Most helpful positive review
74 of 81 people found the following review helpful
What they didn't teach you in grade school...
on July 10, 2001
This is an excellent multi-cultural account of American history. Takaki focuses on the perspectives of many different cultural groups, providing several interesting, unique and sometimes sobering stories of America's history. After reading this book, you may find yourself feeling cheated by your grade school history lessons. This work is fair, honest, and *VERY* well documented, with endnote references on almost every page.
I don't believe Takaki has a score to settle with this book. Nor do I believe he is racist or *overly* slanted, but I can see how some might feel that way. His focus on nontraditional perspectives seems to me an effort to balance the scale a bit by emphasizing the viewpoints, stories and facts that have been under-emphasized in the past. Perspectives include those of the Irish, Japanese, blacks, Native Americans, and others as various times throughout American history. To me, Takaki does a very good job of putting the reader in the mindset of the people at a certain place and time.
Stories in this book are not sugar-coated, which may at times be unsettling, but the facts and research that back the stories up are indisputable. Takaki uses many direct quotes and indirect references to underscore his points. His accounts are credible, believable and educational. This book should be required reading in all high schools, but should not be considered a replacement for traditional American history texts. It is more a book about cultural perspectives in history than about historical facts. As an example, Takaki will devote many pages to very specific events in history to catch a specific cultural perspective, while completely glazing over many larger and arguably more historically significant timeframes.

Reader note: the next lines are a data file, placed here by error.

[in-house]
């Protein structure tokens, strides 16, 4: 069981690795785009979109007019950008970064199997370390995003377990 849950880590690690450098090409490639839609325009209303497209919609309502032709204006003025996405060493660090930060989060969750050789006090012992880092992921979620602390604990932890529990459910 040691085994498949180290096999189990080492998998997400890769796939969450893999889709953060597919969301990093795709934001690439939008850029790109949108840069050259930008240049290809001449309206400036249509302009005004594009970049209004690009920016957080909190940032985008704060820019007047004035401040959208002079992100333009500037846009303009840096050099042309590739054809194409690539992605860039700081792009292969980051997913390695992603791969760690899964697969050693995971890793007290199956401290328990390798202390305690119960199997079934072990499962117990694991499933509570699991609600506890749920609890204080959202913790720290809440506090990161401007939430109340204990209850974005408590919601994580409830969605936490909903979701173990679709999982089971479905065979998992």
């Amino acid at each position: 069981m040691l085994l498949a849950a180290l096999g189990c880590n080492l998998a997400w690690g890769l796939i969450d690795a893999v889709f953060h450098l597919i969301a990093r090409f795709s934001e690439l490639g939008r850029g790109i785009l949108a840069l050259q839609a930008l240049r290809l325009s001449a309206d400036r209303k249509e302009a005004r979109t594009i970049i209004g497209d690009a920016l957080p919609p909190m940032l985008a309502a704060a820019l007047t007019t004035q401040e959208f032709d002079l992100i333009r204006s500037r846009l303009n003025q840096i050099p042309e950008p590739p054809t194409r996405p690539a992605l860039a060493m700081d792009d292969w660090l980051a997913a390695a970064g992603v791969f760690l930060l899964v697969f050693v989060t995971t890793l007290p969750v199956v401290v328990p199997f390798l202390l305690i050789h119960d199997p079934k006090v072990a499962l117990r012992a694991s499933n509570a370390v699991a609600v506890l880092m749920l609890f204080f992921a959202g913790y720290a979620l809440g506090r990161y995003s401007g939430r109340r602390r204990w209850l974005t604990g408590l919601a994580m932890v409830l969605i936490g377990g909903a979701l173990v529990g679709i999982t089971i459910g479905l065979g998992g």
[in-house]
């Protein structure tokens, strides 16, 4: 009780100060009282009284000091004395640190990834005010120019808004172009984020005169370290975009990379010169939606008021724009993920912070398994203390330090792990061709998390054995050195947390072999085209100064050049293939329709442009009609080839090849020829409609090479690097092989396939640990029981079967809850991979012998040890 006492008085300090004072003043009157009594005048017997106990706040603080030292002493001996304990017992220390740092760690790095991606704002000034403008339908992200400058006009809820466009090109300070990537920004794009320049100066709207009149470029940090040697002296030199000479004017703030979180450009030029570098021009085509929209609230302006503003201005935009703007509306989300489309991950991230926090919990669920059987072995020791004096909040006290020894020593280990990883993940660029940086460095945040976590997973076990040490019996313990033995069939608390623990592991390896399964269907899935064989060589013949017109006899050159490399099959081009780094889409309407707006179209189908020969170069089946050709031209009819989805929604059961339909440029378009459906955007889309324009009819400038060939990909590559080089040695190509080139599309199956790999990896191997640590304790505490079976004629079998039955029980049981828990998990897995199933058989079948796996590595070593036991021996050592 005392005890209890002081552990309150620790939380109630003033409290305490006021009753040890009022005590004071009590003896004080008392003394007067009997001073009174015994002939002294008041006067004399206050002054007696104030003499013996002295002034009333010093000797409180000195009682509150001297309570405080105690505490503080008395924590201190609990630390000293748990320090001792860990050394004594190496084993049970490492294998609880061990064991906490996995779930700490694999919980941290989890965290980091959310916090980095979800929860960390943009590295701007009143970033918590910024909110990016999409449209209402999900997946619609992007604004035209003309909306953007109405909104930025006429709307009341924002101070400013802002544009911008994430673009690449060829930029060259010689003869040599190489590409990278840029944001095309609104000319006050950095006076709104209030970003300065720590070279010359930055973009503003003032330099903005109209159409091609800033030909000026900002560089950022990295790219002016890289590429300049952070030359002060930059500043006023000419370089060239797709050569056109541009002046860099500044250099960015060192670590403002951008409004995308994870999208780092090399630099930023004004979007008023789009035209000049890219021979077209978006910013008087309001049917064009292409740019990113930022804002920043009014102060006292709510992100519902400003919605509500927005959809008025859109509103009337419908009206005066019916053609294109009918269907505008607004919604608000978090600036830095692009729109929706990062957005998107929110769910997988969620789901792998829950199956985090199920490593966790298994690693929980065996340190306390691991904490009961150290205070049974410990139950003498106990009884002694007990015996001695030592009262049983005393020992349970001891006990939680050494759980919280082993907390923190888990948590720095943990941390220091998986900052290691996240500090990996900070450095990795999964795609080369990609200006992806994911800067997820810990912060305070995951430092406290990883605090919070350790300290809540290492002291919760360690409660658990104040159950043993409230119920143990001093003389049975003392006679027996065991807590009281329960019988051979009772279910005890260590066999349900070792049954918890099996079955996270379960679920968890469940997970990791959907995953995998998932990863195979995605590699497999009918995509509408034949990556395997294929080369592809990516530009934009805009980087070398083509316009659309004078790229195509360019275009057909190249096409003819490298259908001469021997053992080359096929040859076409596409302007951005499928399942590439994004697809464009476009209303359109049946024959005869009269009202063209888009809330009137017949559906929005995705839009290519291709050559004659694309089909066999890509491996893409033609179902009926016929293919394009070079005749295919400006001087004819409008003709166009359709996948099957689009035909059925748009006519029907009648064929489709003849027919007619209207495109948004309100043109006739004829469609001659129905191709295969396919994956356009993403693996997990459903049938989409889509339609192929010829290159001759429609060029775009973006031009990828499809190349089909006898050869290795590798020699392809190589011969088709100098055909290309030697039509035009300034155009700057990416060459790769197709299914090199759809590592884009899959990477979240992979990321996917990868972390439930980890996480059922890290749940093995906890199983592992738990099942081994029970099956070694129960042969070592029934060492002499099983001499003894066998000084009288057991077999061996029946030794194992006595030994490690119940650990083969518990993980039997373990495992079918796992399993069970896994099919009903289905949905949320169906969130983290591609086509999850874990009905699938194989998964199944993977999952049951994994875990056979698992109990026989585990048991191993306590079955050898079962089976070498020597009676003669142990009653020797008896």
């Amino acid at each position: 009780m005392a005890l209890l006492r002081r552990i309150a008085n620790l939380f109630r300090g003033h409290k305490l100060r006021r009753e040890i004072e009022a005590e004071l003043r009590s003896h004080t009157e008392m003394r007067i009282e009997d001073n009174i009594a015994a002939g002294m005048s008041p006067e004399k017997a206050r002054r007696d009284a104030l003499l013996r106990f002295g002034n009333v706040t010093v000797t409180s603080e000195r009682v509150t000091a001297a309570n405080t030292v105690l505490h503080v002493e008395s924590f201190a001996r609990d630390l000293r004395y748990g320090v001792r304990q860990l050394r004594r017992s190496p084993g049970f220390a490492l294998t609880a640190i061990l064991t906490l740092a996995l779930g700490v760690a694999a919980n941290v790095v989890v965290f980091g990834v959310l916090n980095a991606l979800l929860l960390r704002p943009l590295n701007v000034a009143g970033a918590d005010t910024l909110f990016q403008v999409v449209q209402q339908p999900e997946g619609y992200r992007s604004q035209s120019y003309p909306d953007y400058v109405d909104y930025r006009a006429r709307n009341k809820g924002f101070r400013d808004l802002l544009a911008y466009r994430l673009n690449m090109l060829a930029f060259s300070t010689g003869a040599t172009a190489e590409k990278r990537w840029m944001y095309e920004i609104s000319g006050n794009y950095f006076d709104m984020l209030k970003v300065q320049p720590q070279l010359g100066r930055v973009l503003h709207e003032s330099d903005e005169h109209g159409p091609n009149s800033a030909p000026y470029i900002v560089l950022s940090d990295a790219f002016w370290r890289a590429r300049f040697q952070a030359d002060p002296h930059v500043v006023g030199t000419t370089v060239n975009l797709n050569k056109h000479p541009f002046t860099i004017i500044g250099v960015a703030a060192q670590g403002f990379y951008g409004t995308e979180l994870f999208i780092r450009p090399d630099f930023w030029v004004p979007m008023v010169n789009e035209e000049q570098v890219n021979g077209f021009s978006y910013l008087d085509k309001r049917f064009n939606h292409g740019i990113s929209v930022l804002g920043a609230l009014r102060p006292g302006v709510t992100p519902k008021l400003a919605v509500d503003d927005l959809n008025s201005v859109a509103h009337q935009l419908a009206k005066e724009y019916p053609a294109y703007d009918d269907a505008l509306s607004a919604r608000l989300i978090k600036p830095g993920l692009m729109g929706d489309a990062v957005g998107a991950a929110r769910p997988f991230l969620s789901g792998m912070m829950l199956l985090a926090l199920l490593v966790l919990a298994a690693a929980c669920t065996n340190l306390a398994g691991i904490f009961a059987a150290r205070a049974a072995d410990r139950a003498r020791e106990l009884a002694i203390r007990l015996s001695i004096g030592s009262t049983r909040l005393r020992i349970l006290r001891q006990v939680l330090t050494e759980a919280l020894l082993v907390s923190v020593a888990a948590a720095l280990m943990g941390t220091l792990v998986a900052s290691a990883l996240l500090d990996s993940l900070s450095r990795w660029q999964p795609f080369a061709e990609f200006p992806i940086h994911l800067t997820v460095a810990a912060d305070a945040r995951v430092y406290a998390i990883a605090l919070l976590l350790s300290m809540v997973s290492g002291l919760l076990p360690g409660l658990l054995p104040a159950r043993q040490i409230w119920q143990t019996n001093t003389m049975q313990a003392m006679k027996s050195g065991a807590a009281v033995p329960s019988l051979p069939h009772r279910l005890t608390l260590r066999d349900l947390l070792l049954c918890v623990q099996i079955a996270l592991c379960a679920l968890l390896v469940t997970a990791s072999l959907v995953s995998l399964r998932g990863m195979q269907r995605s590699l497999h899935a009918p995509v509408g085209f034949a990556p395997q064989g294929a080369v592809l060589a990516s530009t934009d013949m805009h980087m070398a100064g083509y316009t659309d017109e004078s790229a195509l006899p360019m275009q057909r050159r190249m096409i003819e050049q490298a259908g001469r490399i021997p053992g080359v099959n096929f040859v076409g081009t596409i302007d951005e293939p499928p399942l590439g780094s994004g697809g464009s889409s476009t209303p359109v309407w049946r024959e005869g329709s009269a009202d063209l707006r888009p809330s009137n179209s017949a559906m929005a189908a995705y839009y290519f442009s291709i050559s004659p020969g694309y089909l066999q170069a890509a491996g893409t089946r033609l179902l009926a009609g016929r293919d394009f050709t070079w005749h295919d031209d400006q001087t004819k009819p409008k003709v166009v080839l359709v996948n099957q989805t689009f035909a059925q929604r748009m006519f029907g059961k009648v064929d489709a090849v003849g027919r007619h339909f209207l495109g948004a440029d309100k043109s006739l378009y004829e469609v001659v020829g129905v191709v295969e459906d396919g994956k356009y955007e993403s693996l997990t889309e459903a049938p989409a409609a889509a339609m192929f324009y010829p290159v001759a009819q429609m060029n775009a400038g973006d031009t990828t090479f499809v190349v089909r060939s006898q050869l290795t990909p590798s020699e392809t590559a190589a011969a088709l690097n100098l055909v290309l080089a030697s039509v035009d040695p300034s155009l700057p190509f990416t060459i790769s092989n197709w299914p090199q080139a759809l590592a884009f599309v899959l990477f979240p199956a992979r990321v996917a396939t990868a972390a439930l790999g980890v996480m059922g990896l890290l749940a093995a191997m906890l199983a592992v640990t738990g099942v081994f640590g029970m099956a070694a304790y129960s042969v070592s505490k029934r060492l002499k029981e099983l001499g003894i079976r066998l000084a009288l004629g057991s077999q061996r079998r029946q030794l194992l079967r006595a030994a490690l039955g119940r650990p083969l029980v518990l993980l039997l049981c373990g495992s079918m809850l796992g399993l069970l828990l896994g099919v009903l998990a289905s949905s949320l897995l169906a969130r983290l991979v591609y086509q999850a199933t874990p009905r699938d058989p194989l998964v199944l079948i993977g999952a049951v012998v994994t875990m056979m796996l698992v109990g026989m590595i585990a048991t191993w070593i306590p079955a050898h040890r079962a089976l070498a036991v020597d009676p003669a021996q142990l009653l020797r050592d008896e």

The book is a good read, but because of several references, chapters should probably be read in order. For example, at the start of the book Takaki sets up the story of Shakespeare's Tempest as a point of comparison throughout. (It was tempting to me to skip around, since each perspective seems well encapsulated in a chapter.)
I hope you enjoy it!